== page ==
Saturday, February 21, 2009

La lanterne Bowden "Aurora"

The Aurora light arrived from France yesterday, NOS complete with box and brochure, and still in it's original wrapping (photos #4, #5, & #6 are from the seller's original listing). The first thing I learned is that I had the manufacturer wrong - the model name of the light is "Aurora", and it's manufactured by the French branch of the Bowden company, "Anciens Éstablissements Bowden" of Paris (XVIIe) France (note address at bottom of brochure, photo #28).

Introduced in 1948 (see Rebour illustration, image #1), the Aurora appears to have been a top-quality light using expensive materials and excellent finish. The dynamo is installed inside the headlight shell, making it nearly waterproof. And with the mounting bolt above the wheel, there was less risk of the light or dynamo falling into the spokes in an accicent or if the pivot bolt should come loose.

The headlight shell is chrome-plated brass, highly polished. The leading edge of the shell is rather rough, and there are marks where the shape was drawn down to form the smaller diameter for the front opening. The red rib at the top is tranluscent plastic, and the top fin is aluminum. I think the function of the fin is to act as finger tab when engaging or disengaging the drive assembly.

The cast zinc mount for the drive assembly is attached to the bottom of the shell by two bolts and nuts. At the back, the heavy stamped steel mounting arm is attacked with a nut and bolt. on the right side, looking from the front, the drive assembly arm is pinned to the mount, with a spring pushing it toward the "engaged" position. A lever pivots at the center of the mount... pull against the spring to disengage the drive, or push down to release the arm and engage the drive wheel.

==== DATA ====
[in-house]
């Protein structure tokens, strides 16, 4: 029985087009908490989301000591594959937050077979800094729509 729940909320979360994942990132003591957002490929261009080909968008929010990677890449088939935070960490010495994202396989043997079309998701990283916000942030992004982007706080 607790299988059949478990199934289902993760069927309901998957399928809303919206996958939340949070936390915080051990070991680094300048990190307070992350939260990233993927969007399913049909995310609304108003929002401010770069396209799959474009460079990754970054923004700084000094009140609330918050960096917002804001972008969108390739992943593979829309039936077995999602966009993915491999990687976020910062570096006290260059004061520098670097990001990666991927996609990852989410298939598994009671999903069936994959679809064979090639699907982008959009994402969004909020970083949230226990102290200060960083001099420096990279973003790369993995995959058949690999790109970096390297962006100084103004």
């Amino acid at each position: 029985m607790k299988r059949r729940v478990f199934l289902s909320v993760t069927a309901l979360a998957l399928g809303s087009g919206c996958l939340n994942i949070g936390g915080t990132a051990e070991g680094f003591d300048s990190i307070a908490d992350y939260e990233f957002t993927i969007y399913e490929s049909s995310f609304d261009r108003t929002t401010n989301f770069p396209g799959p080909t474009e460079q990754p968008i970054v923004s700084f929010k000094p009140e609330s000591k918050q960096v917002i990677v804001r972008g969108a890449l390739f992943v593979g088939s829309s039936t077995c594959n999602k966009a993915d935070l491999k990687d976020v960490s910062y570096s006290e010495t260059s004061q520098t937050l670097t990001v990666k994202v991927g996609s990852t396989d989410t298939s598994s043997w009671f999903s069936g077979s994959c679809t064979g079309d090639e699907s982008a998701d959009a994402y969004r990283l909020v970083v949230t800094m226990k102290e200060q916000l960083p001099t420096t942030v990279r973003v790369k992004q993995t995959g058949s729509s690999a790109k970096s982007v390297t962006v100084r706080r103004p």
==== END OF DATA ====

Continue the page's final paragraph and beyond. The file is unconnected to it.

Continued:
The drive arm is cast aluminum. It includes the streamlined guard (looks like the wheel pants from a Stuka dive bomber!). There is a grease fitting for lubrification of the drive wheel bearing.

A chrome tube runs from above the drive wheel to the shell. Inside this tube is the drive cable (I haven't taken everything apart yet, so I'm not sure what this looks like). The tube is not anchored at the bottom, but free to move in or out of the drive arm when the drive is engaged/disengaged.

Inside the shell, the dynamo is uncovered and entirely visible. It is attached to the shell by a nut and hollow bolt where the drive cable enters.

The clear plastic lens, plated copper bezel, and silvered copper reflector are inseperable (see image #21). The bezel fits very closely in the shell opening, much tighter than most headlights I've seen, which possibly helps keep water out of the dynamo. A small hole in the top of the bezel aligns with a very small pin in the top of the shell, and a spring clip at the bottom holds the lens assembly in place.

I was wrong about the red plastic band at the top acting as some sort of indicator - I ran the light with a power drill, and no light reaches the plastic, nor does the dynamo create sparks as I first thought it might (I guess that's motors, not small dynamos). I imagined the red plastic flashing with sparks in a aurora-like fashion, but it's purely decorative.